English Standard Version
You made a reservoir between the two walls for the water of the old pool. But you did not look to him who did it, or see him who planned it long ago.
King James Bible
Ye made also a ditch between the two walls for the water of the old pool: but ye have not looked unto the maker thereof, neither had respect unto him that fashioned it long ago.
American Standard Version
ye made also a reservoir between the two walls for the water of the old pool. But ye looked not unto him that had done this, neither had ye respect unto him that purposed it long ago.
And you made a ditch between the two walls for the water of the old pool: and you have not looked up to the maker thereof, nor regarded him even at a distance, that wrought it long ago.
English Revised Version
ye made also a reservoir between the two walls for the water of the old pool: but ye looked not unto him that had done this, neither had ye respect unto him that fashioned it long ago.
Webster's Bible Translation
Ye made also a ditch between the two walls for the water of the old pool: but ye have not looked to its maker, neither had respect to him that fashioned it long ago.
Isaiah 22:11 Parallel
CommentaryKeil and Delitzsch Biblical Commentary on the Old Testament
"Therefore I say, Look away from me, that I may weep bitterly; press me not with consolations for the destruction of the daughter of my people! For a day of noise, and of treading down, and of confusion, cometh from the Lord, Jehovah of hosts, in the valley of vision, breaking down walls; and a cry of woe echoes against the mountains." The note struck by Isaiah here is the note of the kinah that is continued in the Lamentations of Jeremiah. Jeremiah says sheber for shod (Lamentations 3:48), and bath-ammi (daughter of my people) is varied with batḣZion (daughter of Zion) and bath-yehudah (daughter of Judah). Mērēr babbeci (weep bitterly) is more than bâcâh mar (Isaiah 33:7): it signifies to give one's self thoroughly up to bitter weeping, to exhaust one's self with weeping. The two similar sounds which occur in Isaiah 22:5, in imitation of echoes, can hardly be translated. The day of divine judgment is called a day in which masses of men crowd together with great noise (mehūmâh), in which Jerusalem and its inhabitants are trodden down by foes (mebūsâh) and are thrown into wild confusion (mebūcâh). This is one play upon words. The other makes the crashing of the walls audible, as they are hurled down by the siege-artillery (mekarkar kir). Kirkēr is not a denom. of kı̄r, as Kimchi and Ewald suppose (unwalling walls), but is to be explained in accordance with Numbers 24:17, "he undermines," i.e., throws down by removing the supports, in other words, "to the very foundations" (kur, to dig, hence karkârâh, the bottom of a vessel, Kelim ii. 2; kurkoreth, the bottom of a net, ib. xxviii. 10, or of a cask, Ahaloth ix. 16). When this takes place, then a cry of woe echoes against the mountain (shōa‛, like shūa‛, sheva‛), i.e., strikes against the mountains that surround Jerusalem, and is echoed back again. Knobel understands it as signifying a cry for help addressed to the mountain where Jehovah dwells; but this feature is altogether unsuitable to the God - forgetting worldly state in which Jerusalem is found. It is also to be observed, in opposition to Knobel, that the description does not move on in the same natural and literal way as in a historical narrative. The prophet is not relating, but looking; and in Isaiah 22:5 he depicts the day of Jehovah according to both its ultimate intention and its ultimate result.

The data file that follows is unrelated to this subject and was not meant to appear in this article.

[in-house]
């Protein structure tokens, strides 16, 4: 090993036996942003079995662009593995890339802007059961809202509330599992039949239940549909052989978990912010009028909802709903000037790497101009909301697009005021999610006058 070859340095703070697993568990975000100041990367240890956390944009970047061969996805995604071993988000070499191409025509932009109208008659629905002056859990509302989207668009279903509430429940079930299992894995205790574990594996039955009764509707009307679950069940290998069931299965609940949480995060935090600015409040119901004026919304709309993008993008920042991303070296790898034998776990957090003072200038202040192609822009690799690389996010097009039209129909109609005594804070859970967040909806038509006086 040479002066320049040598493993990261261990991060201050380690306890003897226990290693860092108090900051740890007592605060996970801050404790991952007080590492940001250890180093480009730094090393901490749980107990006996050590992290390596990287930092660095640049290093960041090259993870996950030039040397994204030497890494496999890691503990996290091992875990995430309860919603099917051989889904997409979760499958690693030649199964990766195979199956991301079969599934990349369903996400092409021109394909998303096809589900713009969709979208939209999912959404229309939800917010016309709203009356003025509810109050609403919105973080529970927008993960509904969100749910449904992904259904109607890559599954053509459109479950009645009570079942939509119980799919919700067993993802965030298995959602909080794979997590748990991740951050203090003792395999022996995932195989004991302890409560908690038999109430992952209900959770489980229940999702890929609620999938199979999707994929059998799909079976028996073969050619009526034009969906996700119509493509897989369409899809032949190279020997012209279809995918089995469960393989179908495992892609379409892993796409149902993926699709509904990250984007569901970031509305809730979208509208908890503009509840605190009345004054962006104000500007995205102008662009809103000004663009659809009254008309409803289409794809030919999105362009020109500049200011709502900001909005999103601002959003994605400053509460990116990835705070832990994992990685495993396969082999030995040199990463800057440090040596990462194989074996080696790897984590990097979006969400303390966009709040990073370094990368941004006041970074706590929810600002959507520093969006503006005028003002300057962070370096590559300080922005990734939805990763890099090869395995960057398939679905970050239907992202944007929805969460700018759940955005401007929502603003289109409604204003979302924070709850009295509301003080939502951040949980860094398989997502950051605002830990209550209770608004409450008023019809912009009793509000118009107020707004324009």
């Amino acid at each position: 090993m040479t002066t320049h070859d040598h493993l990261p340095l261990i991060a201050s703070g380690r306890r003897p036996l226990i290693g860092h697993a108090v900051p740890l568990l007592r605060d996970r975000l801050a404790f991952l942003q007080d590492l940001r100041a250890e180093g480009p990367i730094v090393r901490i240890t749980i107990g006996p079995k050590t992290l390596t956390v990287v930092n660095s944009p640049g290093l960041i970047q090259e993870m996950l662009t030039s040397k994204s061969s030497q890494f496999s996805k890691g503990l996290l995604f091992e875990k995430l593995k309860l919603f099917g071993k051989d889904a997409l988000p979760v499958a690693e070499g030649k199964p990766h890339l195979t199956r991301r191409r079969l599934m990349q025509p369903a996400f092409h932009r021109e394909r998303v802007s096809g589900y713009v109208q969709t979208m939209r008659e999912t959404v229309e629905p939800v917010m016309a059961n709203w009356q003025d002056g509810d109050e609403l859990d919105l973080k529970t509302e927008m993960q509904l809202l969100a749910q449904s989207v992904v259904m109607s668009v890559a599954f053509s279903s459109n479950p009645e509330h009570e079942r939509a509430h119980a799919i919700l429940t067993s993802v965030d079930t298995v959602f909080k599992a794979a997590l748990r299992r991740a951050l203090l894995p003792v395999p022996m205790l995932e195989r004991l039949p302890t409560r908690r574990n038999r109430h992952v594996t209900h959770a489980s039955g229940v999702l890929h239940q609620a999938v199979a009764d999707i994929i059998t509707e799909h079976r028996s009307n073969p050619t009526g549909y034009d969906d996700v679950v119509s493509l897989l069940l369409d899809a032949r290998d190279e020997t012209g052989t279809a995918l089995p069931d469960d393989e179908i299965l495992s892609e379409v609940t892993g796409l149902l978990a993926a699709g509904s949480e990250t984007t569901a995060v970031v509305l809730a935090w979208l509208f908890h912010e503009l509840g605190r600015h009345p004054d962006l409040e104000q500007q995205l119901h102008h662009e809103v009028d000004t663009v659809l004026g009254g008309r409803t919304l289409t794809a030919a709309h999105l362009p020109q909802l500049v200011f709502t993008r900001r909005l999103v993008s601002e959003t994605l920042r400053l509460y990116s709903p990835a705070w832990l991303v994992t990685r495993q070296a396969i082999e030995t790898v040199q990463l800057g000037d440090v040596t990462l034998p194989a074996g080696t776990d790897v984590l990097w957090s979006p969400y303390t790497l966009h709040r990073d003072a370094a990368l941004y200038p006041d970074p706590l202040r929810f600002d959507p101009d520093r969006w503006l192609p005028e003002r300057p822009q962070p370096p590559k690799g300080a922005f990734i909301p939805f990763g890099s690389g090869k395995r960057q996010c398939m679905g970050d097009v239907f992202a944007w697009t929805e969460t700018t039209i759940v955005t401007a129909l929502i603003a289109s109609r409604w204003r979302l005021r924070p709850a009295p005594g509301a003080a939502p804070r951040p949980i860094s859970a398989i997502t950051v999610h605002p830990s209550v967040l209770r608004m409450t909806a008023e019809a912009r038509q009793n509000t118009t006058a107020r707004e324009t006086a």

Treasury of Scripture Knowledge
2 Kings 20:20
The rest of the deeds of Hezekiah and all his might and how he made the pool and the conduit and brought water into the city, are they not written in the Book of the Chronicles of the Kings of Judah?
2 Kings 25:4
Then a breach was made in the city, and all the men of war fled by night by the way of the gate between the two walls, by the king's garden, and the Chaldeans were around the city. And they went in the direction of the Arabah.
2 Chronicles 32:3
he planned with his officers and his mighty men to stop the water of the springs that were outside the city; and they helped him.
2 Chronicles 32:4
A great many people were gathered, and they stopped all the springs and the brook that flowed through the land, saying, "Why should the kings of Assyria come and find much water?"
and you counted the houses of Jerusalem, and you broke down the houses to fortify the wall.
When Zedekiah king of Judah and all the soldiers saw them, they fled, going out of the city at night by way of the king's garden through the gate between the two walls; and they went toward the Arabah.
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ESV Text Edition: 2016. The Holy Bible, English Standard Version® copyright © 2001 by Crossway Bibles, a publishing ministry of Good News Publishers.